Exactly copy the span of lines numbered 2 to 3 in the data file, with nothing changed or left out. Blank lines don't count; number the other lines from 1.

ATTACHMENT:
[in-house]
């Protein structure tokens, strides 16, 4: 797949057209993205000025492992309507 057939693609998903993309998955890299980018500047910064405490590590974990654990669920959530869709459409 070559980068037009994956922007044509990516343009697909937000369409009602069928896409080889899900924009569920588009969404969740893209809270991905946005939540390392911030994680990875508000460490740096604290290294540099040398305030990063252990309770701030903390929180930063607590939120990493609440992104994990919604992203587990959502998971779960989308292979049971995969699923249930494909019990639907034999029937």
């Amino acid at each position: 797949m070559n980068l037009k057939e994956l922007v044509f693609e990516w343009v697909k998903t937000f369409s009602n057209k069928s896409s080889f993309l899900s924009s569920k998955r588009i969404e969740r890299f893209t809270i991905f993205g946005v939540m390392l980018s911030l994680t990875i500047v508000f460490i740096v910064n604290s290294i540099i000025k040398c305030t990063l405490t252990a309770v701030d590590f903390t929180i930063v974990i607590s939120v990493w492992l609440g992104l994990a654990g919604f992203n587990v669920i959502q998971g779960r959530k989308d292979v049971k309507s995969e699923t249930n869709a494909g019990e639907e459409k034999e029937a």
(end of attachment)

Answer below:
């Protein structure tokens, strides 16, 4: 797949057209993205000025492992309507 057939693609998903993309998955890299980018500047910064405490590590974990654990669920959530869709459409 070559980068037009994956922007044509990516343009697909937000369409009602069928896409080889899900924009569920588009969404969740893209809270991905946005939540390392911030994680990875508000460490740096604290290294540099040398305030990063252990309770701030903390929180930063607590939120990493609440992104994990919604992203587990959502998971779960989308292979049971995969699923249930494909019990639907034999029937």
């Amino acid at each position: 797949m070559n980068l037009k057939e994956l922007v044509f693609e990516w343009v697909k998903t937000f369409s009602n057209k069928s896409s080889f993309l899900s924009s569920k998955r588009i969404e969740r890299f893209t809270i991905f993205g946005v939540m390392l980018s911030l994680t990875i500047v508000f460490i740096v910064n604290s290294i540099i000025k040398c305030t990063l405490t252990a309770v701030d590590f903390t929180i930063v974990i607590s939120v990493w492992l609440g992104l994990a654990g919604f992203n587990v669920i959502q998971g779960r959530k989308d292979v049971k309507s995969e699923t249930n869709a494909g019990e639907e459409k034999e029937a």